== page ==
by Dorota Hartwich
- Polish producer Klaudia Smieja is currently working on films by Agnieszka Holland, Hafsteinn Gunnar Sigurdsson, Janis Nords and Sofia Exarchou
Klaudia Smieja, of Polish outfit Madants, made a name for herself working as a line producer on Rams [+see also:
interview: Grimur Hakonarson
film profile]. She is currently co-producing Agnieszka Holland’s Gareth Jones, Hafsteinn Gunnar Sigurdsson’s Under the Tree, Janis Nords’ Foam at the Mouth and Sofia Exarchou’s Park [+see also:
interview: Sofia Exarchou
Cineuropa: Your production company, Madants, is a small business, exactly how do you operate?
Klaudia Smieja: There are three of us in the company: Beata Rzezniczek, Agnieszka and me. We enjoy working as a small team, but we collaborate with a lot of different people, most notably with Eliza Oczkowska, with whom we are currently finishing up a Turkish-French-German-Polish co-production: Clair-Obscur. We also worked together to produce Agnus Dei [+see also:
interview: Lou de Laâge
film profile] and Rams.
You’ve worked on comedies, but, for the most part, your editorial policy seems to focus on more challenging themes. What is the motivation behind your decisions?
Essentially, as a producer, I’m interested in challenging themes. I also love genre films. When making choices I always take the script into account, but I obviously also look at who is directing and who is producing, because they are the people with whom we will be sharing all the hard times and the risks.
You’re not tempted by more mainstream productions or box office potential?
We focus on films, the distribution for which will be as wide as possible. We look at the quality of the film, but also that of the audience. When you talk about the box office, you could just as start asking about Polish audiences… If you take a look at Agnus Dei, while taking into account the fact that it is a true Polish story, with a partially Polish cast, you’d think that attendance would be higher in Poland than in France, but the results show the exact opposite! The film was a great success In France with close to 800,000 viewers, while in Poland it struggled to attract an audience of 60,000.
What appeals to you about co-producing with several central and eastern European countries like Bulgaria, Romania, Latvia and Lithuania?
We are currently finishing the Polish-Greek co-production, Park, as well as working on a Polish-Icelandic-Danish co-production Under the Tree. We are also working on a project that will take place in the Pakistani Himalayas. The locations aren’t what appealed to us, however, we were drawn in by the themes and the teams, although, I will admit that it is always a great pleasure to go back to Greece and Iceland often, as we have very good relationships with the producers there and we find interesting themes and directors there as well.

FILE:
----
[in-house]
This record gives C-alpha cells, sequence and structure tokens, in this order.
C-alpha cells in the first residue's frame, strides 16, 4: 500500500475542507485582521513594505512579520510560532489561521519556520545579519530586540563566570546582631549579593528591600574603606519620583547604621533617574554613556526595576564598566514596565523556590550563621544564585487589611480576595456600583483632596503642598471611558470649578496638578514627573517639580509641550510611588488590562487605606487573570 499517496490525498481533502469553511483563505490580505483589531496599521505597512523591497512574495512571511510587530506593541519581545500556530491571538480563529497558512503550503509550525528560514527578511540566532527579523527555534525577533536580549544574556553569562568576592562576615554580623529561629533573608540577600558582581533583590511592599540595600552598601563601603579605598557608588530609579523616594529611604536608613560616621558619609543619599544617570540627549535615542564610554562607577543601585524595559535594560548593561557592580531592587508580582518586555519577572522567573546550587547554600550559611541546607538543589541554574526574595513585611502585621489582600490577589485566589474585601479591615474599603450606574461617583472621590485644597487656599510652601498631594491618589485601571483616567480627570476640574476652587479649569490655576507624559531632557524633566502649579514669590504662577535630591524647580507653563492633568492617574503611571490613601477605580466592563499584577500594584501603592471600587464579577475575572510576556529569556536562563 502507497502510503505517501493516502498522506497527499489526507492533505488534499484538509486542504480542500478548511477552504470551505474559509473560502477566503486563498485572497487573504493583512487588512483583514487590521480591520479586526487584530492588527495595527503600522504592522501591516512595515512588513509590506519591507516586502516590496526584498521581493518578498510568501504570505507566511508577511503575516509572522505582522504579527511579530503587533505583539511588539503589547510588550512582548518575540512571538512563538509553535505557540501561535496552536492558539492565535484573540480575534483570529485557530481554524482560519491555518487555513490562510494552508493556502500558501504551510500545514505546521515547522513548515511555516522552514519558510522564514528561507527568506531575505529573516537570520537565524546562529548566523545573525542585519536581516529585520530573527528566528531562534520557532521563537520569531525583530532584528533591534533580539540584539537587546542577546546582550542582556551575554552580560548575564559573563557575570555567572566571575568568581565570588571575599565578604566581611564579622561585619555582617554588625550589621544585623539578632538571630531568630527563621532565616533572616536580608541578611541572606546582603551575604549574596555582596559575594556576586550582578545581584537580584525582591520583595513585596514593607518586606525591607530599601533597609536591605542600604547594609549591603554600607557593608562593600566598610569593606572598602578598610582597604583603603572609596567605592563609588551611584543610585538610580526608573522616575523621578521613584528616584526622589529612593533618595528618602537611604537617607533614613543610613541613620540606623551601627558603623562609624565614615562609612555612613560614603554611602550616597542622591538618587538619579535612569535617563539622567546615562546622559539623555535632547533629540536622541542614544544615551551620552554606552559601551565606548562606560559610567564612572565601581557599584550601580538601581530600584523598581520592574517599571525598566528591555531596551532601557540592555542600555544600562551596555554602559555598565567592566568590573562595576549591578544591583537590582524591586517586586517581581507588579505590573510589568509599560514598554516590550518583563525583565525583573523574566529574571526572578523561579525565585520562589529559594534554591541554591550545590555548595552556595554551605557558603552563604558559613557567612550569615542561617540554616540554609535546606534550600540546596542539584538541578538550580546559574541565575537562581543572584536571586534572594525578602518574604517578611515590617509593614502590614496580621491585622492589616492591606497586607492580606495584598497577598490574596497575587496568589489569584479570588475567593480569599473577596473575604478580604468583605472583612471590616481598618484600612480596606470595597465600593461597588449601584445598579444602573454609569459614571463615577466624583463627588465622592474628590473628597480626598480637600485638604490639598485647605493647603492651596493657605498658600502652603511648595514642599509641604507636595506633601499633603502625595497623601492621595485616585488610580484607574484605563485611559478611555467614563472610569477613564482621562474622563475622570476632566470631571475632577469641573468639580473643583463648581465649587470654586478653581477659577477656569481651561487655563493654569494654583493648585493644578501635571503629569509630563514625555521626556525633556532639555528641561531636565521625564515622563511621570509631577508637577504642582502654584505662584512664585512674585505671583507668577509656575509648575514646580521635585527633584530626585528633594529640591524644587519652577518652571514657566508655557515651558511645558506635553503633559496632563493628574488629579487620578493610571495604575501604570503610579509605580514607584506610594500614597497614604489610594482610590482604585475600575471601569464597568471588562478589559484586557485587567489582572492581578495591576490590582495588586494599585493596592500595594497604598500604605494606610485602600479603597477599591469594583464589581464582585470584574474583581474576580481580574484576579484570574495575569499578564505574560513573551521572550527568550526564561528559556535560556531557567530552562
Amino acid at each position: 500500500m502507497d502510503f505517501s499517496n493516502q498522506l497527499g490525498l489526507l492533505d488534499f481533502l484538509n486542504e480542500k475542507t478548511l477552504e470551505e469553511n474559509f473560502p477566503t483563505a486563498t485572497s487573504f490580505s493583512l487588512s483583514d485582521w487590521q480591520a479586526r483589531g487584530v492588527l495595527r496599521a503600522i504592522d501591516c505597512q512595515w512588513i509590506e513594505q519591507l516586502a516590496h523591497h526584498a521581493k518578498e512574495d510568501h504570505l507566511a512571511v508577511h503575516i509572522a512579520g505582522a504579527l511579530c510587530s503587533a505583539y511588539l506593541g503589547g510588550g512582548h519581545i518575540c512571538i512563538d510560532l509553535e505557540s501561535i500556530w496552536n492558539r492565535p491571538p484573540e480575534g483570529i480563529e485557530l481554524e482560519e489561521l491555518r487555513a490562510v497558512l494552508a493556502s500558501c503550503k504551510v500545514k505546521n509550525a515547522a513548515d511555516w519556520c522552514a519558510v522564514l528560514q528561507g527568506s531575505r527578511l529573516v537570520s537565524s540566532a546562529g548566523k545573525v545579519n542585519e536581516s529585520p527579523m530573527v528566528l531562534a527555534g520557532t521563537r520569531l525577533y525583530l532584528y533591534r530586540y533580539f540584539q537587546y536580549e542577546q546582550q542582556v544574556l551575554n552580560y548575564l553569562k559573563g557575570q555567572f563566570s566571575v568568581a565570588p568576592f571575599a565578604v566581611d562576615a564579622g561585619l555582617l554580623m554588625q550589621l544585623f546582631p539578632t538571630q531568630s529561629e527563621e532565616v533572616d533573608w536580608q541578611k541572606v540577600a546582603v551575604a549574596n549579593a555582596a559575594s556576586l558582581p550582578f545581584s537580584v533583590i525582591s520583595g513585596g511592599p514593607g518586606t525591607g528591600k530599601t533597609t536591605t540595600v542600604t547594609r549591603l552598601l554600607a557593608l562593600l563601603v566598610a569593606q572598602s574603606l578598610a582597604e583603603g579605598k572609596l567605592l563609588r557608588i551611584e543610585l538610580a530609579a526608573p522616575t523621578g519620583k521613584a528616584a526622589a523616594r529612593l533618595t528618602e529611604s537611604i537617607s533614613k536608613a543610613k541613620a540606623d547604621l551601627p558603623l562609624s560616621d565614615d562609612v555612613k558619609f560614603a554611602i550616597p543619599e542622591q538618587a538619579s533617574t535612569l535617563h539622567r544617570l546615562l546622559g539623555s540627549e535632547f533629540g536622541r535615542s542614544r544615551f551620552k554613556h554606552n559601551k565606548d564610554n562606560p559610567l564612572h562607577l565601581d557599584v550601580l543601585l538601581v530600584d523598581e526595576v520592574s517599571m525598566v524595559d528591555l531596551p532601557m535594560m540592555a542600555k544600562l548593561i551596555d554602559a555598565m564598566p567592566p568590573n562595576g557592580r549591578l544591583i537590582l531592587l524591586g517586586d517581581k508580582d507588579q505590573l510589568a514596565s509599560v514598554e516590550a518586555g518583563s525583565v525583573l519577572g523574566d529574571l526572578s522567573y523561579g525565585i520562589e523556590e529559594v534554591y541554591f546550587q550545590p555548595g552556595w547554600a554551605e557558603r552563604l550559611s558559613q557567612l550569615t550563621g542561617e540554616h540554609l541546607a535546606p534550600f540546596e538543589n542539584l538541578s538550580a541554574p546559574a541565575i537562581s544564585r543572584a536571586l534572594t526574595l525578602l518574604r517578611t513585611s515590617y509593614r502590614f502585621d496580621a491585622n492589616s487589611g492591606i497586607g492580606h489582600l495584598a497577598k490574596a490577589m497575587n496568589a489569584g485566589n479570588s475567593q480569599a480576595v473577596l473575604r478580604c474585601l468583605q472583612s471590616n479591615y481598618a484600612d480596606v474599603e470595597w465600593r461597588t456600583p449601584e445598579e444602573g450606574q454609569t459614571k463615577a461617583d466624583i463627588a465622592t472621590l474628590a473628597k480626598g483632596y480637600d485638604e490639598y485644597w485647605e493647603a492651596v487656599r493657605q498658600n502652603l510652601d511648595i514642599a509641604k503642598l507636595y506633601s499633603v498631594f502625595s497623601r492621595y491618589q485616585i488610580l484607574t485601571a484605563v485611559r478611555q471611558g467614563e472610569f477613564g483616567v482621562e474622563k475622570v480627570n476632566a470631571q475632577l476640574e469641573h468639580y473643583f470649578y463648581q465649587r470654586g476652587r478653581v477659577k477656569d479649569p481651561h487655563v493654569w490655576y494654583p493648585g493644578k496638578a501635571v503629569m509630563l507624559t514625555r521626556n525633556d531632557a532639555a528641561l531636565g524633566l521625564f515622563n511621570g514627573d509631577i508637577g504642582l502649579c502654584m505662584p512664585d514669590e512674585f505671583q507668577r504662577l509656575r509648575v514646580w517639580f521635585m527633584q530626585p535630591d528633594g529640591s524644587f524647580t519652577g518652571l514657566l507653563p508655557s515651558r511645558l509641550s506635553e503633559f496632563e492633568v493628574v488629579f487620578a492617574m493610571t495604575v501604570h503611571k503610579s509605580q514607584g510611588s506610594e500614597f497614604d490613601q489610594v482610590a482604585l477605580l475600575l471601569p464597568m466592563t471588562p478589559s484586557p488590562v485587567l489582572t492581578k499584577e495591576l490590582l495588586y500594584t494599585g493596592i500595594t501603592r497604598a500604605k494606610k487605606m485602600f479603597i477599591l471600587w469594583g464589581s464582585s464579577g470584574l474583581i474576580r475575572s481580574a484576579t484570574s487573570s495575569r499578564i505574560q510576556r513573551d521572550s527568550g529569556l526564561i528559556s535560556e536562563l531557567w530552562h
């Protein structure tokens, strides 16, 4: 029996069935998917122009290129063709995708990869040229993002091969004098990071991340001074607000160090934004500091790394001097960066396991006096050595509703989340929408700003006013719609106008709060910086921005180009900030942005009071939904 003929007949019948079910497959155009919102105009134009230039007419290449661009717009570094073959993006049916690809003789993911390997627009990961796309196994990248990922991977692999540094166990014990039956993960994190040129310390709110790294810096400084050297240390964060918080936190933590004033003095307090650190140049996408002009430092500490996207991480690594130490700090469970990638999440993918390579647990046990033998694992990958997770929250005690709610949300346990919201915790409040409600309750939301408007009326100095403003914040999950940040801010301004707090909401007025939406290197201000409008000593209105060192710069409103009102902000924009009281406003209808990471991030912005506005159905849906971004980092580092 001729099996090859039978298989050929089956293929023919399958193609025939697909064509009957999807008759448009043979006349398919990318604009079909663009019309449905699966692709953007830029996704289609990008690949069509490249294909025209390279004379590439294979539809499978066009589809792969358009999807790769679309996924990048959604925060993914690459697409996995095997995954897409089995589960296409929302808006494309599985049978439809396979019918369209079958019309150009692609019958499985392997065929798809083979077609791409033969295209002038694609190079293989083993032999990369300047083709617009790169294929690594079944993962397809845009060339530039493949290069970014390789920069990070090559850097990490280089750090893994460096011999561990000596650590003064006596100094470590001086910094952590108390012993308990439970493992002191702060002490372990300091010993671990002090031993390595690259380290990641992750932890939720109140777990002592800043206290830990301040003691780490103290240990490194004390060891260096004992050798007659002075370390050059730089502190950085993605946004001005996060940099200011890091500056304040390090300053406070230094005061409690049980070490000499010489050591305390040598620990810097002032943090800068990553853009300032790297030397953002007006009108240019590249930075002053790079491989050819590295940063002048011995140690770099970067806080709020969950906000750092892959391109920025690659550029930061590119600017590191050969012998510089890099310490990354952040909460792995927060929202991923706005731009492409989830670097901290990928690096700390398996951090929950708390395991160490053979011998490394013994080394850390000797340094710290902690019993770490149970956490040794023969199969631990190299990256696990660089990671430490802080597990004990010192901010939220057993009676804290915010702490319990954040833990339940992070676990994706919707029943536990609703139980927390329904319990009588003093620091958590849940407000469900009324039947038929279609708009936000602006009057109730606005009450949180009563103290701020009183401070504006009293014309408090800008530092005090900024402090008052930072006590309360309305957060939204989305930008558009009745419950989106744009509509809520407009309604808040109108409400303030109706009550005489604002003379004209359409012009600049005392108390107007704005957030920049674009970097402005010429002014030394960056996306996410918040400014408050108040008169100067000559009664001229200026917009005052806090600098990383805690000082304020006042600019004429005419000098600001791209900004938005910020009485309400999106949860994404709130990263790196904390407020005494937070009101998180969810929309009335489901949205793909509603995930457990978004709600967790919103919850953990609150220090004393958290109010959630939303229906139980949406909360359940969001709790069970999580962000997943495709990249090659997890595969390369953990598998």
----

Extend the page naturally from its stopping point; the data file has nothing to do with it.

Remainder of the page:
Is it hard to get a gauge on the potential distribution in countries with smaller markets than it is in western territories? Is there a greater risk?
Film production is a risky sector, regardless of the country. It just makes it that much more important to have good partners, support and confidence. Local distribution does not ensure high returns, and what save us are the international sales.
You often work on rather complex co-productions, involving partners from very different countries, culturally speaking.
And for that I am very happy. Not only because I can satisfy my curiosity, but because it’s the perfect chance to form creative bonds that are not as obvious as at first glance, to find new themes, and to travel. Technically speaking, this kind of work is a little different from local co-productions, but we can count on greater support and stronger involvement from co-producers, as their investment is not solely a financial one.
What are the main difficulties you encounter as a Polish proudcer?
Every film is different and has its own, unique problems. In economical terms, the hardest thing is finding funding alternatives outside of the Polish Film Institute and the lack of tax credits.
What are you hoping to get out of your participation at Producers on the Move at Cannes?
I think it will be a great opportunity to exchange experiences. I already know one of the participants, Anamaria Antoci, whom I worked with on Adrian Sitaru’s Illegitimate [+see also:
interview: Adrian Sitaru